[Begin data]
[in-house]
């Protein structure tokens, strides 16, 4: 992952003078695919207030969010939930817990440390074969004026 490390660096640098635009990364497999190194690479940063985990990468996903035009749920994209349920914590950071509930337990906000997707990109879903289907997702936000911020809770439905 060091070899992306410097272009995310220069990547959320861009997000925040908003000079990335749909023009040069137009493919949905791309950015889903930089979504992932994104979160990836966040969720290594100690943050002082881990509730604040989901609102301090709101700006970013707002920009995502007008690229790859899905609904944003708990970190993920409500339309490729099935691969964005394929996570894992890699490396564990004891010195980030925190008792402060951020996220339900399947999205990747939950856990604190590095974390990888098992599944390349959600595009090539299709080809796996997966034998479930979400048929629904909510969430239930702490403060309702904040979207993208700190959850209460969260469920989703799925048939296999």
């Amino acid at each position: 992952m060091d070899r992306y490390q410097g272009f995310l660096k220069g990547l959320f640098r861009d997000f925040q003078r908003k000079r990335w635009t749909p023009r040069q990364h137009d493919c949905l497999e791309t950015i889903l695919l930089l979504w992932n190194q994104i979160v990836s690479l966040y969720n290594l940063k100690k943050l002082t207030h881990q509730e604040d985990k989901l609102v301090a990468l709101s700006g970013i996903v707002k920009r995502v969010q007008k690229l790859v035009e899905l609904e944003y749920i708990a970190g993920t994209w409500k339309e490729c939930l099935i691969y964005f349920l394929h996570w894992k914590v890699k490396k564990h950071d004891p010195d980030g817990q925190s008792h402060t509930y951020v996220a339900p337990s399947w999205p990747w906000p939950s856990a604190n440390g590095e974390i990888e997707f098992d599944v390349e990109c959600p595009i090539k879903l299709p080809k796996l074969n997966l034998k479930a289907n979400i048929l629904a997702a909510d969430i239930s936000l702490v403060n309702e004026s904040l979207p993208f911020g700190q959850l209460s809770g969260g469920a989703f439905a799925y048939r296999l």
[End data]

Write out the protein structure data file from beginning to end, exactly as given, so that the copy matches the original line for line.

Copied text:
[in-house]
């Protein structure tokens, strides 16, 4: 992952003078695919207030969010939930817990440390074969004026 490390660096640098635009990364497999190194690479940063985990990468996903035009749920994209349920914590950071509930337990906000997707990109879903289907997702936000911020809770439905 060091070899992306410097272009995310220069990547959320861009997000925040908003000079990335749909023009040069137009493919949905791309950015889903930089979504992932994104979160990836966040969720290594100690943050002082881990509730604040989901609102301090709101700006970013707002920009995502007008690229790859899905609904944003708990970190993920409500339309490729099935691969964005394929996570894992890699490396564990004891010195980030925190008792402060951020996220339900399947999205990747939950856990604190590095974390990888098992599944390349959600595009090539299709080809796996997966034998479930979400048929629904909510969430239930702490403060309702904040979207993208700190959850209460969260469920989703799925048939296999």
């Amino acid at each position: 992952m060091d070899r992306y490390q410097g272009f995310l660096k220069g990547l959320f640098r861009d997000f925040q003078r908003k000079r990335w635009t749909p023009r040069q990364h137009d493919c949905l497999e791309t950015i889903l695919l930089l979504w992932n190194q994104i979160v990836s690479l966040y969720n290594l940063k100690k943050l002082t207030h881990q509730e604040d985990k989901l609102v301090a990468l709101s700006g970013i996903v707002k920009r995502v969010q007008k690229l790859v035009e899905l609904e944003y749920i708990a970190g993920t994209w409500k339309e490729c939930l099935i691969y964005f349920l394929h996570w894992k914590v890699k490396k564990h950071d004891p010195d980030g817990q925190s008792h402060t509930y951020v996220a339900p337990s399947w999205p990747w906000p939950s856990a604190n440390g590095e974390i990888e997707f098992d599944v390349e990109c959600p595009i090539k879903l299709p080809k796996l074969n997966l034998k479930a289907n979400i048929l629904a997702a909510d969430i239930s936000l702490v403060n309702e004026s904040l979207p993208f911020g700190q959850l209460s809770g969260g469920a989703f439905a799925y048939r296999l």